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How G-G weakened monarchists' case

  • 13 March 2009

The announcement by the Prime Minister's media office of the Governor-General's visit to Africa referred to Quentin Bryce as 'Australia's Head of State'.

Whether this terminology was a self-conscious step by the Prime Minister himself, or just a lazy short-hand drafting mistake, is not the point. It shows how the term 'head of state' to describe the office of Governor-General has crept into the Australian language.

This usage has political implications. It enables monarchists to counter the popular appeal of the idea of an Australian head of state instead of the British Queen. An Australian Governor-General can be sold to the public as an Australian Head of State regardless of the constitutional position.

But it is a short-term victory for monarchists. The usage further diminishes the monarchy in Australia. It is a dead-end to describe the Queen by the much vaguer term of 'sovereign of Australia', which opens up the debate to a new republican counter-slogan: 'Australian sovereignty, not a British sovereign'.

With her trip to Africa, Bryce is on dangerous ground. Julie Bishop, the Opposition spokesperson on Foreign Affairs, has criticised the trip. So too have several newspaper editorials.

But former Governor-General Bill Hayden, who is no friend of the Rudd Government despite his Labor background, has defended the trip, arguing that Governors-General should be free to travel and to speak on Australia's behalf.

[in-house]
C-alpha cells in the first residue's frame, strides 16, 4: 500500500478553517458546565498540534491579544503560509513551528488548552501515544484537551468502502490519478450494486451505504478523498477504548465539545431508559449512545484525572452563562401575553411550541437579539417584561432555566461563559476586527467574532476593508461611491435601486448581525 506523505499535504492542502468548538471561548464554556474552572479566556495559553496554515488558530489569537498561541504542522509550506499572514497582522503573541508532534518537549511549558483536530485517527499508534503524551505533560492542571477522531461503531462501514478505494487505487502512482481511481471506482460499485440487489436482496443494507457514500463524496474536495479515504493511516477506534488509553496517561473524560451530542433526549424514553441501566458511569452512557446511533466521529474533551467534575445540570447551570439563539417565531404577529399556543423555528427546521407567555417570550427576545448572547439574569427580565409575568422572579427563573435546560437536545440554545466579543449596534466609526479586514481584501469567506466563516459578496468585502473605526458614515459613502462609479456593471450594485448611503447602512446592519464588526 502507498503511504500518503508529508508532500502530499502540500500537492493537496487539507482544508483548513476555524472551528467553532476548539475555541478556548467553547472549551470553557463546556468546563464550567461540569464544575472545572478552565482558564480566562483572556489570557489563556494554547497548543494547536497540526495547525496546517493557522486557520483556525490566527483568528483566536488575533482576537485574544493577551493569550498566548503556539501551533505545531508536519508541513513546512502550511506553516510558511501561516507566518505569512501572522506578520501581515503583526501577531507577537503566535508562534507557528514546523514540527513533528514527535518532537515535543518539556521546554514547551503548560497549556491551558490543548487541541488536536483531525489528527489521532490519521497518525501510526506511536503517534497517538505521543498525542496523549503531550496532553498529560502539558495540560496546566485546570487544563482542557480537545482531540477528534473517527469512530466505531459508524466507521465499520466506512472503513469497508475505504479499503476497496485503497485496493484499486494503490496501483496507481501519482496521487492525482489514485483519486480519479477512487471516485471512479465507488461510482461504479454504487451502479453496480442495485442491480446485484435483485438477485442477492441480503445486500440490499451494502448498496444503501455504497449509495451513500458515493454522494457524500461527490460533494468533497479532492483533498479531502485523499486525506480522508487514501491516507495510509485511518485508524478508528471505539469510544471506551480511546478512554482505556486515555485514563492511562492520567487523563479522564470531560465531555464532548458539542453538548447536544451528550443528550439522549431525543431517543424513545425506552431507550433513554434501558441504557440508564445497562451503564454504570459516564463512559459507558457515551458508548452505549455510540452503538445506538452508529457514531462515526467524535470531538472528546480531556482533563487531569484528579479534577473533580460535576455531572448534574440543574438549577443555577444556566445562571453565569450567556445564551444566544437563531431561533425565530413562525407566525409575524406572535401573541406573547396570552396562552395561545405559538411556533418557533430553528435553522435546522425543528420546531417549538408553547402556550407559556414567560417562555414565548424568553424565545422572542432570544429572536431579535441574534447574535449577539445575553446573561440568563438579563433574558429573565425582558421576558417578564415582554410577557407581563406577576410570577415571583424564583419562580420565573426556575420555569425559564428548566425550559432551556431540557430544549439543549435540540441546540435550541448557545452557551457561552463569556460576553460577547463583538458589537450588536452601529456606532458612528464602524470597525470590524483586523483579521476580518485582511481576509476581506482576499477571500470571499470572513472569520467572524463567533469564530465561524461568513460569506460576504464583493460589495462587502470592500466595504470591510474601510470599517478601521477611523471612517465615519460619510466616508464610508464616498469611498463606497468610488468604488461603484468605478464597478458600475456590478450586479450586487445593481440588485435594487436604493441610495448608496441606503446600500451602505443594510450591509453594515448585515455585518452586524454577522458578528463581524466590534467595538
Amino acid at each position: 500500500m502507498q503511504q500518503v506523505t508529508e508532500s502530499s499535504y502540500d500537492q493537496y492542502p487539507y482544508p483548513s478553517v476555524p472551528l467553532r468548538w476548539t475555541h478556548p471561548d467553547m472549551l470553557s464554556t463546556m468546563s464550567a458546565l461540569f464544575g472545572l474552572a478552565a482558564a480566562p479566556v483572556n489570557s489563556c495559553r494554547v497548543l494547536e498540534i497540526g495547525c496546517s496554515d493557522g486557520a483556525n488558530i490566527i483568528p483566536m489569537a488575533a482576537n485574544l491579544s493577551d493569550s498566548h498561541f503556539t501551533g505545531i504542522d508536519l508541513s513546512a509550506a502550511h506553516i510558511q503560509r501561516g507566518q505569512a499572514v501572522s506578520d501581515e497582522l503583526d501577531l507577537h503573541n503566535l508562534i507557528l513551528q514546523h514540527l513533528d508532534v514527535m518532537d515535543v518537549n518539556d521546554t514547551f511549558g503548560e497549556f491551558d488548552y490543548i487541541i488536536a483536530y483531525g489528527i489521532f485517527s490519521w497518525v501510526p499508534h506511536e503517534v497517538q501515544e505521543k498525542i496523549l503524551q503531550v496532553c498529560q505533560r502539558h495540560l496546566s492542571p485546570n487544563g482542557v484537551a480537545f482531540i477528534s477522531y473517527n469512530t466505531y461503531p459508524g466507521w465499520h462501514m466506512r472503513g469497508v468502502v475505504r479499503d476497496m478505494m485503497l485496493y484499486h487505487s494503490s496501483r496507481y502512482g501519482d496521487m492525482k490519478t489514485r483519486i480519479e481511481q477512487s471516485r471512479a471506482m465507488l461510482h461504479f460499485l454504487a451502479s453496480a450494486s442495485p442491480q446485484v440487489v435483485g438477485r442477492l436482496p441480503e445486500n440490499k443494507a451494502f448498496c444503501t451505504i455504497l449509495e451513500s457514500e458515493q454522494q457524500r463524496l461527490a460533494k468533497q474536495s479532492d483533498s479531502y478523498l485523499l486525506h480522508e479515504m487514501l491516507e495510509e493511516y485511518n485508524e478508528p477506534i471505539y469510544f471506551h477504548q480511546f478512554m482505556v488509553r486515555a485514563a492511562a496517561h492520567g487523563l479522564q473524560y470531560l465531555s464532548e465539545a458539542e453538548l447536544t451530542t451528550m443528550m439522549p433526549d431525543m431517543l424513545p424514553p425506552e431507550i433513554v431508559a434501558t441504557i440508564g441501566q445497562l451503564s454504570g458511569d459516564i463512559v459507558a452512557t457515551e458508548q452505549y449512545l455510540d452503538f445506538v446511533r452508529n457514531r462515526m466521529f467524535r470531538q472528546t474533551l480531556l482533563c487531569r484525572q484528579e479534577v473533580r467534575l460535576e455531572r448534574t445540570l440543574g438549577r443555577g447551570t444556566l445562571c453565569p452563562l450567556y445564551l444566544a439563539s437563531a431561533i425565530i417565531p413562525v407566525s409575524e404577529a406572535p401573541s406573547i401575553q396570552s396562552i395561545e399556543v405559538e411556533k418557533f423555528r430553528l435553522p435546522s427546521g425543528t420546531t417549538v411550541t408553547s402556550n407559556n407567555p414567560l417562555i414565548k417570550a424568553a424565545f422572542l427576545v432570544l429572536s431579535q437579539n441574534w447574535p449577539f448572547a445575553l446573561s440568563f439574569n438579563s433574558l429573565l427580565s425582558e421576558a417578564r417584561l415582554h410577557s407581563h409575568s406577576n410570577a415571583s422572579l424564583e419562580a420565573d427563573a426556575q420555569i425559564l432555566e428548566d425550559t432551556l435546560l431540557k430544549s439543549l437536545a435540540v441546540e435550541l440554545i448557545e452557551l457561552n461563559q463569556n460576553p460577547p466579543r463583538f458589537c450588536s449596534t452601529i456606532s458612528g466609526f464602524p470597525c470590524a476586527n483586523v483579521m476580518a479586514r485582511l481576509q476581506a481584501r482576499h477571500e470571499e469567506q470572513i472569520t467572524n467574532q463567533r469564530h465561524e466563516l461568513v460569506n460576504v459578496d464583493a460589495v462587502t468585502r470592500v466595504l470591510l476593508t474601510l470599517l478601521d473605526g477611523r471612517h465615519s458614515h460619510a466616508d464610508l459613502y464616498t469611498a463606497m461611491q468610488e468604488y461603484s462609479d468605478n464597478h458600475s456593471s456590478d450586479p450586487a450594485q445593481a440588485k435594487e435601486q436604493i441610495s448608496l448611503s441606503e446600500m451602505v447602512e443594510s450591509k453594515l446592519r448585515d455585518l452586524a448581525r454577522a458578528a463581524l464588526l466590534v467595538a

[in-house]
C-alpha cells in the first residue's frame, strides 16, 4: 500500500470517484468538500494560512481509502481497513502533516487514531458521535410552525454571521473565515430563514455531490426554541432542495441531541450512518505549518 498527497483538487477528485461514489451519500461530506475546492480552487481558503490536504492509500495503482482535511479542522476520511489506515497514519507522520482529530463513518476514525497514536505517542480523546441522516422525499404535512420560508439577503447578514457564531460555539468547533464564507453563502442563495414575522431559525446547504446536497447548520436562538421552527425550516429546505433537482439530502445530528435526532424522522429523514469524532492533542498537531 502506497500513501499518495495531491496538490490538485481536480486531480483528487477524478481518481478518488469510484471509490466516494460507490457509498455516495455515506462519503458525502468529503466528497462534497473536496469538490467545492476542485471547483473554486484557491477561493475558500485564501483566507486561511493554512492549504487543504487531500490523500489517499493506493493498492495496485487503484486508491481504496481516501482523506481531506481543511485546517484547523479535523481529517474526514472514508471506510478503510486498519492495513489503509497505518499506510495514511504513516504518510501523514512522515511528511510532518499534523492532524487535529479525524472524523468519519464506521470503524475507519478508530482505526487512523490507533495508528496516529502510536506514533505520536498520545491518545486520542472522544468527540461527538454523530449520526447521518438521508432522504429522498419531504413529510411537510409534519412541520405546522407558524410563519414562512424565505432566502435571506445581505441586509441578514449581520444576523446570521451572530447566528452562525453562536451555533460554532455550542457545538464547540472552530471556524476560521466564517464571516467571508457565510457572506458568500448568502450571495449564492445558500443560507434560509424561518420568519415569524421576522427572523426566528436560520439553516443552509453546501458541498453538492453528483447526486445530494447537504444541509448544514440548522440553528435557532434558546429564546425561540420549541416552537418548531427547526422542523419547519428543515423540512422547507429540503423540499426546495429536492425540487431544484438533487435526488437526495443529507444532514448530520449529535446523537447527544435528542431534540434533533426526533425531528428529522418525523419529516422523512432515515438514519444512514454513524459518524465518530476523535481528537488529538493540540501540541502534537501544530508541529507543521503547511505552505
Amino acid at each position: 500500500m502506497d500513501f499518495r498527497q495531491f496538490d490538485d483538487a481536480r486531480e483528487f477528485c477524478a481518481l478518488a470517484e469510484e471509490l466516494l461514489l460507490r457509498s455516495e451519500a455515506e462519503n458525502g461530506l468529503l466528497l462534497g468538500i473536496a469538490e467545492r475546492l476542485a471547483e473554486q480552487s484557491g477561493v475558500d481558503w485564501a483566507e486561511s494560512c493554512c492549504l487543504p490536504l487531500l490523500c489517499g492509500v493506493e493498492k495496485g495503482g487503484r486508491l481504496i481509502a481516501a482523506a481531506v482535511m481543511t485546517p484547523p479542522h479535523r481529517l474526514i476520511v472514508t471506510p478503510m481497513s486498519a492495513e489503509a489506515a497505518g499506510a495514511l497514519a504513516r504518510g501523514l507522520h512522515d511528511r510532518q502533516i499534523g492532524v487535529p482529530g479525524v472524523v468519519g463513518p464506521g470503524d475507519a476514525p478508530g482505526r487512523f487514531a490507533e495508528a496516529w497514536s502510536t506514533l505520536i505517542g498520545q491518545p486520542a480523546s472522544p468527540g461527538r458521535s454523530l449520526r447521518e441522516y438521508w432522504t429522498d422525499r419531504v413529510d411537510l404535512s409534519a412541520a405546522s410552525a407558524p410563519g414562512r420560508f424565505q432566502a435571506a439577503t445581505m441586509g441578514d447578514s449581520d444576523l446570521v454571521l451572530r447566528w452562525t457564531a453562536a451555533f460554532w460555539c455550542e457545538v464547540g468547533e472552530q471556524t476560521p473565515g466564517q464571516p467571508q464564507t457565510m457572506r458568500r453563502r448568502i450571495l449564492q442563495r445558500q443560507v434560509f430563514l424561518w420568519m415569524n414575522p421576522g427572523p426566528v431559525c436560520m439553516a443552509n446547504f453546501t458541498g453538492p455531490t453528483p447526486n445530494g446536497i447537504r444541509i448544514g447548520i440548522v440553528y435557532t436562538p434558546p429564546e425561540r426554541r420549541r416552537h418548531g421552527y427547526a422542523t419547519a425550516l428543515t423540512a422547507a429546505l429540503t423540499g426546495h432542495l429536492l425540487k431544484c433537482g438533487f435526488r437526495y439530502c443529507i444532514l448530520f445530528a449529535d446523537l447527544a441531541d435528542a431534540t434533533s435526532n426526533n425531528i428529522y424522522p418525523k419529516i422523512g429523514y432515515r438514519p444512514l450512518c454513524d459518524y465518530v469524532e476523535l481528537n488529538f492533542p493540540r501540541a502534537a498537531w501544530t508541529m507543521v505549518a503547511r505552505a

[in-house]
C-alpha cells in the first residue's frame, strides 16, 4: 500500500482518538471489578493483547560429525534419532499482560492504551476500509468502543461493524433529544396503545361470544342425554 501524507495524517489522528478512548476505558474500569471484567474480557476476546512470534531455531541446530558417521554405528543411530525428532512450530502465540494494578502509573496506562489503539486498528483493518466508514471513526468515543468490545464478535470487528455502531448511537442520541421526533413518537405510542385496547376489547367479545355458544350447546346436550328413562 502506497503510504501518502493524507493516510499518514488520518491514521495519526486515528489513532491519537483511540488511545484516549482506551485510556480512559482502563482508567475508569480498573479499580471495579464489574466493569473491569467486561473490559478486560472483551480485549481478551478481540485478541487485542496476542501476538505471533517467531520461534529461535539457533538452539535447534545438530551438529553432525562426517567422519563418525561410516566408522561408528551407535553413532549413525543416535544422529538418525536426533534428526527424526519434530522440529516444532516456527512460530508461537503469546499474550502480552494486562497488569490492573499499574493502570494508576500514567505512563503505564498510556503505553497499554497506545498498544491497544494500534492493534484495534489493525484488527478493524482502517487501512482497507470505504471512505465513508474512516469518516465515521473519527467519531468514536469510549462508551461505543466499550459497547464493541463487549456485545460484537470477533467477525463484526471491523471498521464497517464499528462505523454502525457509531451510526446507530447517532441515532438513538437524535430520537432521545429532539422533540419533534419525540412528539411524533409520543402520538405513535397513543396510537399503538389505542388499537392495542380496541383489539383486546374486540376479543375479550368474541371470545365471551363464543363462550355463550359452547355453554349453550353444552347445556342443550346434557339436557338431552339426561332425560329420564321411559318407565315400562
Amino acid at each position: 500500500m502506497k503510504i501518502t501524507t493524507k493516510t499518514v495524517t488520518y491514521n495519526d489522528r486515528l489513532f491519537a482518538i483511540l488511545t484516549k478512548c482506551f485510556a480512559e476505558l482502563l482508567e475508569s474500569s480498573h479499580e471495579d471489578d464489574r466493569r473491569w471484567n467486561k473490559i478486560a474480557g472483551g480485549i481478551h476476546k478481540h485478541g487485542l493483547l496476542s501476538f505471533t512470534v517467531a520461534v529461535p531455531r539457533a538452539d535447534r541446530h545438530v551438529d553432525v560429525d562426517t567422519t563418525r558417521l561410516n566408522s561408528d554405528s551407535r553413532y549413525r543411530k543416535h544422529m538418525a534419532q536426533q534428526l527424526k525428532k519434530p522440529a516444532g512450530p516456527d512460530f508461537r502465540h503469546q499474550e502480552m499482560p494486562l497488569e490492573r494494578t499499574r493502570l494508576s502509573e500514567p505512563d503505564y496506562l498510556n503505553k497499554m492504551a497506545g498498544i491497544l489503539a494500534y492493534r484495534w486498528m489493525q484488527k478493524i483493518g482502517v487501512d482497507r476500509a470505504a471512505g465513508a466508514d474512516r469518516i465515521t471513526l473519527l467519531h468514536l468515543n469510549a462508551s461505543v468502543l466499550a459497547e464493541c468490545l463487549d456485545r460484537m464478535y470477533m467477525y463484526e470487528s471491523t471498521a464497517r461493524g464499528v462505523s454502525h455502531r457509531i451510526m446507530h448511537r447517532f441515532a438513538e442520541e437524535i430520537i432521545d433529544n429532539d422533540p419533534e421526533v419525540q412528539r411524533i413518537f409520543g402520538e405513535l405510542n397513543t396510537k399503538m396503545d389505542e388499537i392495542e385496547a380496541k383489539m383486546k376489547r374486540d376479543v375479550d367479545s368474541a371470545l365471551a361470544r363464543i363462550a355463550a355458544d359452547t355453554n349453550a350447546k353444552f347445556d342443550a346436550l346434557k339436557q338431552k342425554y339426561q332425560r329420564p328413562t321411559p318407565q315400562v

The controversy may only be clarified once it becomes clearer just what she does while she is in Africa.

The implication for the monarchy/republic debate is that the appointment of the Governor-General by the Queen on the advice of the Prime Minister alone has again been shown to be a flawed system. It lends itself to involving the office in partisan politics.

That's precisely what occurred with the ill-fated Archbishop Peter Hollingworth. Hollingworth, appointed by John Howard in 2001, was subject to strong criticism for his personal failings by the Labor Opposition Leader, Simon Crean, before his eventual resignation from office in 2003.

Like Bryce in 2008, Hollingworth was appointed under a system that freezes out the Parliament, the Opposition and the people at large. The perception that he was a Howard appointee, weakened his position.

Several commentators in The Australian newspaper, including Greg Sheridan, suggest Bryce's actions weaken the case for a republic with a directly elected president. That claim confuses two points. The first is ill-judged partisan activity (or activities that can be interpreted as partisan) on behalf of the government of the day by a Governor-General/President. The second is independent activity on her or his own behalf by a Governor-General/President.

There can be no valid criticism that Bryce is engaged